A brief search for the great artworks that were never made.
Leonardo da Vinci couldn’t be there the day they unveiled the great, bronze horse he’d started working on in 1482. Hundreds were, as a vast sheet slipped free of a statue as tall as a two-storey house and heavier than a London bus. But the timing didn’t suit the Renaissance polymath. It was 10 September 1999, and he’d been dead 480 years.
Leonardo spent the best part of two decades in Milan not making this horse – and it isn’t the only intriguing hole in our cultural history. What’s your favourite song on that album John Lennon and Paul McCartney made in 1974? Don’t you love Angela Carter’s sequel to Jane Eyre? And have you ever been to a movie all-nighter and caught the film Salvador Dalí made with the Marx Brothers?
No, you haven’t. Because the buggers don’t exist. But they nearly did. And lost works can tell us stories as intriguing as the Mona Lisa’s.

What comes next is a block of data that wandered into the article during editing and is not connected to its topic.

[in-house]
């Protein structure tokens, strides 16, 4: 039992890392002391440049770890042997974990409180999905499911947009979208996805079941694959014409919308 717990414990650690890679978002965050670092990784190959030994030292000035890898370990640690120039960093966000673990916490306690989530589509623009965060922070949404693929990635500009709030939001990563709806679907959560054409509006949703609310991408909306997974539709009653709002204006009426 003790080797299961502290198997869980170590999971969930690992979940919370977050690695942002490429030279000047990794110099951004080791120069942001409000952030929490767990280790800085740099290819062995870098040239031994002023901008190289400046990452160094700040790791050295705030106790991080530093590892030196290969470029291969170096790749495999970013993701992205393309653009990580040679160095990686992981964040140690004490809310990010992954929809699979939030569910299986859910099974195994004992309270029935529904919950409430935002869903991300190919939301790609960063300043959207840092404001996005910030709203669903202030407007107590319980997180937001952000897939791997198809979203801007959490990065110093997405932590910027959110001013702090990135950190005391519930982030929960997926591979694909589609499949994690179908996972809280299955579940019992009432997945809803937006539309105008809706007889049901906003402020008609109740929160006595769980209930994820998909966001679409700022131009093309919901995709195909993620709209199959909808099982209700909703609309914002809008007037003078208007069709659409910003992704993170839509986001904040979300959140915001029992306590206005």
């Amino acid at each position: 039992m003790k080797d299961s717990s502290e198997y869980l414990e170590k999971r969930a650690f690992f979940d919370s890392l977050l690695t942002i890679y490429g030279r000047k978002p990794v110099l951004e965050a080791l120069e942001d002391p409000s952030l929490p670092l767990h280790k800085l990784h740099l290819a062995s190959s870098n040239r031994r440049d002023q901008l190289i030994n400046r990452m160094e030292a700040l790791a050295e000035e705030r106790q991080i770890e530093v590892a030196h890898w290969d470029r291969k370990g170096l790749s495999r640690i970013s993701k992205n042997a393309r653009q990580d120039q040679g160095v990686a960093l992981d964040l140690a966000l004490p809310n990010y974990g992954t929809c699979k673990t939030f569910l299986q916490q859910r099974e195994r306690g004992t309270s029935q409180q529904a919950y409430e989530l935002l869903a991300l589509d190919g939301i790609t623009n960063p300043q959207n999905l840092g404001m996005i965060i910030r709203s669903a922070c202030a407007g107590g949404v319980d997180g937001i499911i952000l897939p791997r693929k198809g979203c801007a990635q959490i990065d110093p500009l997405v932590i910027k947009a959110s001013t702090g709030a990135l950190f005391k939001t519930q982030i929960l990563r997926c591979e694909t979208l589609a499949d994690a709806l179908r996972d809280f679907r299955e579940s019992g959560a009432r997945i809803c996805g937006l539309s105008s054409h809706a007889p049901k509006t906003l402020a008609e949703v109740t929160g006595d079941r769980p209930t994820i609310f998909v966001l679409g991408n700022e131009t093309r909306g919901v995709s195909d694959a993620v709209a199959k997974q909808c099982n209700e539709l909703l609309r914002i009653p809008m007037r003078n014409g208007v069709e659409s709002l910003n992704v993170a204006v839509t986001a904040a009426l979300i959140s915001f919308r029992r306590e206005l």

Leonardo, for example, is known as a man who couldn’t finish anything, but this isn’t entirely fair. As artist in residence at the court of Lodovico, Duke of Milan, he painted portraits, decorated rooms in the palace, staged pageants with elaborate props and costumes, designed a tower for the city’s cathedral and even planned a sewerage system. He also sketched furiously – including studies of horses, and ideas for a new method of casting in bronze. He left behind about 6,000 sheets of notes and drawings when he died, which may only represent a fifth of his output. There was also the small matter of the refectory wall in the convent down the road. Yes, Leonardo was painting The Last Supper at the same time.